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In Vitro Approaches to Explore the Anticancer Potential of One Natural Flavanone and Four Derivatives Loaded in Biopolymeric Nanoparticles for Application in Topical Delivery Treatments

Departament de Farmàcia i Tecnologia Farmacèutica, i Fisicoquímica, Facultat de Farmàcia i Ciències de l’Alimentació, Universitat de Barcelona (UB), Av. Joan XXIII 29-31, 08028 Barcelona, Spain
Centro de Investigaciones Químicas, Instituto de Investigación en Ciencias Básicas y Aplicadas, Universidad Autónoma del Estado de Morelos, Av. Universidad 1001, Cuernavaca 62209, Morelos, Mexico
Institut de Nanociència i Nanotecnologia, Universitat de Barcelona (UB), 08028 Barcelona, Spain
Facultad de Nutrición, Universidad Autónoma del Estado de Morelos, Calle Iztaccihuatl S/N, Col. Los Volcanes, Cuernavaca 62350, Morelos, Mexico
Facultad de Ciencias Químicas e Ingeniería, Universidad Autónoma del Estado de Morelos, Av. Universidad 1001, Cuernavaca 62209, Morelos, Mexico
Departament de Bioquímica i Fisiologia, Facultat de Farmàcia i Ciències de l’Alimentació, Universitat de Barcelona (UB), 08028 Barcelona, Spain
Authors to whom correspondence should be addressed.
These authors contributed equally to this work.
Pharmaceutics 2023, 15(6), 1632;
Submission received: 4 May 2023 / Revised: 22 May 2023 / Accepted: 29 May 2023 / Published: 31 May 2023


The increasing number of skin cancer cases worldwide and the adverse side effects of current treatments have led to the search for new anticancer agents. In this present work, the anticancer potential of the natural flavanone 1, extracted from Eysenhardtia platycarpa, and four flavanone derivatives 1a–d obtained by different reactions from 1 was investigated by an in silico study and through cytotoxicity assays in melanoma (M21), cervical cancer (HeLa) cell lines and in a non-tumor cell line (HEK-293). The free compounds and compounds loaded in biopolymeric nanoparticles (PLGA NPs 1, 1a–d) were assayed. A structure–activity study (SAR) was performed to establish the main physicochemical characteristics that most contribute to cytotoxicity. Finally, ex vivo permeation studies were performed to assess the suitability of the flavanones for topical administration. Results revealed that most of the studied flavanones and their respective PLGA NPs inhibited cell growth depending on the concentration; 1b should be highlighted. The descriptors of the energetic factor were those that played a more important role in cellular activity. PLGA NPs demonstrated their ability to penetrate (Qp of 17.84−118.29 µg) and be retained (Qr of 0.01−1.44 g/gskin/cm2) in the skin and to exert their action for longer. The results of the study suggest that flavanones could offer many opportunities as a future anticancer topical adjuvant treatment.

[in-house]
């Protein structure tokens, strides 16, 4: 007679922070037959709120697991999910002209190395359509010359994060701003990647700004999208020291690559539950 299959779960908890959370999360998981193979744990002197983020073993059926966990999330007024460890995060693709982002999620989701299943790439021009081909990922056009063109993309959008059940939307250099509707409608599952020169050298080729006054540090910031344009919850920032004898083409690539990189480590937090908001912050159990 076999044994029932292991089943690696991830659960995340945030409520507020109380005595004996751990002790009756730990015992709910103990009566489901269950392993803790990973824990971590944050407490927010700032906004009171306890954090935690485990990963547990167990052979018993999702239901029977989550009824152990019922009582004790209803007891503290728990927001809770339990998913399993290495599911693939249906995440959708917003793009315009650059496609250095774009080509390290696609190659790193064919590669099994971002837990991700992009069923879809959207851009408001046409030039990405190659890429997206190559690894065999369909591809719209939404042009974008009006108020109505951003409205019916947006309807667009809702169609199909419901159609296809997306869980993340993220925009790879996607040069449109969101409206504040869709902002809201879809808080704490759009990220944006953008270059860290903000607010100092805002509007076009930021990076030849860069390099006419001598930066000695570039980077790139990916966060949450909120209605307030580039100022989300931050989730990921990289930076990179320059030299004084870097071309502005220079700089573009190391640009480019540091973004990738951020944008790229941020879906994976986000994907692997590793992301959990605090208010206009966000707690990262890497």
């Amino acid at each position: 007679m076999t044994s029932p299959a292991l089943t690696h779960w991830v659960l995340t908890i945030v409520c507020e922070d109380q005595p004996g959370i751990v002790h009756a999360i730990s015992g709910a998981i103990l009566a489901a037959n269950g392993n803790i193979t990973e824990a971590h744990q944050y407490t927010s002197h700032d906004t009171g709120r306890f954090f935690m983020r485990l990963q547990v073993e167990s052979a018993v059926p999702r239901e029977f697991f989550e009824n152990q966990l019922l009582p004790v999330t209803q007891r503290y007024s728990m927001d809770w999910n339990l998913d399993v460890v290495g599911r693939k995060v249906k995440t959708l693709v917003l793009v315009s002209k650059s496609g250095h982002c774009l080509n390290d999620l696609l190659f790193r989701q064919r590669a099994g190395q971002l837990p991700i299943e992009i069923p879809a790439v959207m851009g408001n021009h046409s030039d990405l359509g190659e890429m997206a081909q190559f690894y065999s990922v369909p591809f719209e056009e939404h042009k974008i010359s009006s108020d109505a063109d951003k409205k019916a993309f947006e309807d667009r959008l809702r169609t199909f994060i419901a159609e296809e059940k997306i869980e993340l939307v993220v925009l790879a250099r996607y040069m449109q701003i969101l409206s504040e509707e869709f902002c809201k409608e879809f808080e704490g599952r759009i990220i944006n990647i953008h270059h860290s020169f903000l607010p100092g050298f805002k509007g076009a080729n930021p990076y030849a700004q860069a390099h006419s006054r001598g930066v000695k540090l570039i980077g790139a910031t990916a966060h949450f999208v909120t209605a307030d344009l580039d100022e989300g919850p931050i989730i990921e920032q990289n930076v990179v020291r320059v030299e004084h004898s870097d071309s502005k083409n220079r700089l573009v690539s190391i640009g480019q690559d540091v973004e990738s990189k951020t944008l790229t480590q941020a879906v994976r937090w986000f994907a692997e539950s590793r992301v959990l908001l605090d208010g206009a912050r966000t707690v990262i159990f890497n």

Graphical Abstract

1. Introduction